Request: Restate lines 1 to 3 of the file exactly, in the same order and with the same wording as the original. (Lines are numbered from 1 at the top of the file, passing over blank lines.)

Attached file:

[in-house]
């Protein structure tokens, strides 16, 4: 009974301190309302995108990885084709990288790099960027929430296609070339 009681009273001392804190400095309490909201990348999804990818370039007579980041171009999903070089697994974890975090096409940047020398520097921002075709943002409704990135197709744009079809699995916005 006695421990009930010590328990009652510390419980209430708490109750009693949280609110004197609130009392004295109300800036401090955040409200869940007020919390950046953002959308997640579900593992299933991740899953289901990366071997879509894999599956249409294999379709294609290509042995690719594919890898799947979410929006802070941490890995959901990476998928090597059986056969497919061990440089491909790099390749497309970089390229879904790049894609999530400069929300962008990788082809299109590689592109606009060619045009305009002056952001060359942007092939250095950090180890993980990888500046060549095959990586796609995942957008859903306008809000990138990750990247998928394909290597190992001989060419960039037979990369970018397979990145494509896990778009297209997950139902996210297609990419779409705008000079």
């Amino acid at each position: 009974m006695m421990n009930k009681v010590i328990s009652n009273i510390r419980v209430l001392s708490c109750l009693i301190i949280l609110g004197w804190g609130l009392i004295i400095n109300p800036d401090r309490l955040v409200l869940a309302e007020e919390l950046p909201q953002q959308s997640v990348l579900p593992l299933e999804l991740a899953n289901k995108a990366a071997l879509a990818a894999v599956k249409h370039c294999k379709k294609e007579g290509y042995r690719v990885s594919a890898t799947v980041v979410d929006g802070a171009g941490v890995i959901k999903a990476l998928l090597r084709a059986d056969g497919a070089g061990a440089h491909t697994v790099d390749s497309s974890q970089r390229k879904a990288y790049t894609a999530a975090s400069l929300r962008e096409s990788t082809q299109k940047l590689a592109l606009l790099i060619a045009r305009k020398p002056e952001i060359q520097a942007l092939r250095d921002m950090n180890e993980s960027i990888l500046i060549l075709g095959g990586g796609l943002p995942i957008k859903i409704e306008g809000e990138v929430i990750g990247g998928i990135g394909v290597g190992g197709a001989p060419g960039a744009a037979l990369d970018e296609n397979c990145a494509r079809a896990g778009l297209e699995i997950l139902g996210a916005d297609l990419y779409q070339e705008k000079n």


[in-house]
């Protein structure tokens, strides 16, 4: 009974301190309302995108990885084709990288790099960027929430296609070339 009681009273001392804190400095309490909201990348999804990818370039007579980041171009999903070089697994974890975090096409940047020398520097921002075709943002409704990135197709744009079809699995916005 006695421990009930010590328990009652510390419980209430708490109750009693949280609110004197609130009392004295109300800036401090955040409200869940007020919390950046953002959308997640579900593992299933991740899953289901990366071997879509894999599956249409294999379709294609290509042995690719594919890898799947979410929006802070941490890995959901990476998928090597059986056969497919061990440089491909790099390749497309970089390229879904790049894609999530400069929300962008990788082809299109590689592109606009060619045009305009002056952001060359942007092939250095950090180890993980990888500046060549095959990586796609995942957008859903306008809000990138990750990247998928394909290597190992001989060419960039037979990369970018397979990145494509896990778009297209997950139902996210297609990419779409705008000079």
């Amino acid at each position: 009974m006695m421990n009930k009681v010590i328990s009652n009273i510390r419980v209430l001392s708490c109750l009693i301190i949280l609110g004197w804190g609130l009392i004295i400095n109300p800036d401090r309490l955040v409200l869940a309302e007020e919390l950046p909201q953002q959308s997640v990348l579900p593992l299933e999804l991740a899953n289901k995108a990366a071997l879509a990818a894999v599956k249409h370039c294999k379709k294609e007579g290509y042995r690719v990885s594919a890898t799947v980041v979410d929006g802070a171009g941490v890995i959901k999903a990476l998928l090597r084709a059986d056969g497919a070089g061990a440089h491909t697994v790099d390749s497309s974890q970089r390229k879904a990288y790049t894609a999530a975090s400069l929300r962008e096409s990788t082809q299109k940047l590689a592109l606009l790099i060619a045009r305009k020398p002056e952001i060359q520097a942007l092939r250095d921002m950090n180890e993980s960027i990888l500046i060549l075709g095959g990586g796609l943002p995942i957008k859903i409704e306008g809000e990138v929430i990750g990247g998928i990135g394909v290597g190992g197709a001989p060419g960039a744009a037979l990369d970018e296609n397979c990145a494509r079809a896990g778009l297209e699995i997950l139902g996210a916005d297609l990419y779409q070339e705008k000079n």